This last week has seen some musical busyness.
On Thursday, reading The Metro on the way into VoxBox on the bus they had highlighted a gig in Glasgow. Robin Williamson at the Arches, starts at 8pm. This is from The Metro which is a poppier kind of of paper. I’m so glad that they featured the gig. I’m a recent convert to The Incredible String Band (See previous post entitled ‘Meeting Michael’). They’re known as a psychedelic folk band from the 1960s and are the only Scottish band to play Woodstock. Robin founded the band with Mike Heron and Clive Palmer. There is no quiz at the end of this blog post.
I found a Robin Williamson record in Avalanche of all places just last year. Songs of Love and Parting from 1981. It appears that Robin took up harp playing many years ago. His version of The Parting Glass is tearjerkingly good. I needed to convince a friend who knows nada about the Incredible String Band let alone old style harp based folk music to come with me at short notice. How do you sell this gig?
Using youtube you will find that he is a slightly eccentric looking, very slightly portly man who holds court in intimate looking fireplace gigs from time to time. Usually with a huge concert harp and drum powered with foot-pedal. A real life psychedelic Dumbledore and magician of a man. He shuns much of the ISB material for which he is most famous, preferring to do his newer thing, reinterpretations of obscure folk songs and interesting covers. Ace of Spades by Motorhead? Harp and drum version? You betcha! You have to come and see this incredibly important string plucking one man band!
Persuaded, we went across to the Arches in Glasgow.
Mike Hastings and Solveig provided support (The Pendulums/Trembling Bells). “My fingirs are culd” Solveig said as she is Norwegian and not used to the Scottish Spring weather. Guitar and fiddle music. Great playing, beautiful stuff. They are the next generation, true heirs to the House Of Jansch.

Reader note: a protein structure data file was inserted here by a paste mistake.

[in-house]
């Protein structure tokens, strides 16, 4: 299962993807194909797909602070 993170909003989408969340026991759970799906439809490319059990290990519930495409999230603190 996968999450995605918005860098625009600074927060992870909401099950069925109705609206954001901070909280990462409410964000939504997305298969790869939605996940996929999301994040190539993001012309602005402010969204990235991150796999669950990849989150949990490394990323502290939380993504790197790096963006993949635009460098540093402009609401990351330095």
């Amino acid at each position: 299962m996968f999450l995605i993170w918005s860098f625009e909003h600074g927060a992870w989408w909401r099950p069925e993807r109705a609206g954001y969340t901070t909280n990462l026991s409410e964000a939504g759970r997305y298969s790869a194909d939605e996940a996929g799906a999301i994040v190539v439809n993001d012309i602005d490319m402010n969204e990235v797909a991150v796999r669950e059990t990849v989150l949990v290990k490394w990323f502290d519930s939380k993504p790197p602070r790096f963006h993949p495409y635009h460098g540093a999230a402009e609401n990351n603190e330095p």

Then Robin Williamson:
The lighting cast 10 foot shadow of a harp and hands left and right sides of the cave walls.
Then in front of us, he patiently, intensely, at leisure and vigorously played and sang his songs. Most with harp and pedal drum. Some with acoustic guitar. All old songs sounded new and all new sounded old and they were all timeless beauties of whimsical fancy. Always loosely freewheelin’ and always in control. This is a master of his craft.
The song choice betrays a man with a tonne of confidence and a real artistic independence where he can avoid playing his best known ISB songs in favour of keeping people entertained by playing incredibly obscure folk archive songs, some of which that are 400 years old in the folk tradition, “I’ve added a couple of my own verses too”.
What were the songs called? I haven’t a clue, I wasn’t taking notes! He did ‘This Wheel’s on Fire’ somewhere in the middle. A quick story: Bob Dylan once described one of Robin’s songs as “Quite Good”. Rather than be damned by faint praise, “I’ve been using that in my publicity ever since” he says.
For the encore some people started calling out for the Hedgehog Song. “I won’t do that for two reasons, one I didn’t write it and two I can’t remember how it goes”. Aha, a schoolboy error! That was written by his old String Band pal MIKE Heron. So I shouted for Ace of Spades. My dear companion, slightly befuddled but having loved the gig picked up on my enthusiasm and REALLY shouted ACE OF SPADES!! at the long grey haired folk royalty on stage. It felt like he was shouting requests to Lemmy from the back of a Motorhead gig to the affront of most of the crowd! I slouch deep into my seat. We will soon be stared to death. “Now that is something I could have a go at” said Robin. Phew. The crowd are baffled and Robin launches gently into ‘Like A Rolling Stone’. It sounded a bit like this:
He needs a better publicist. But it was better than quite good. It was better than Bob Dylan.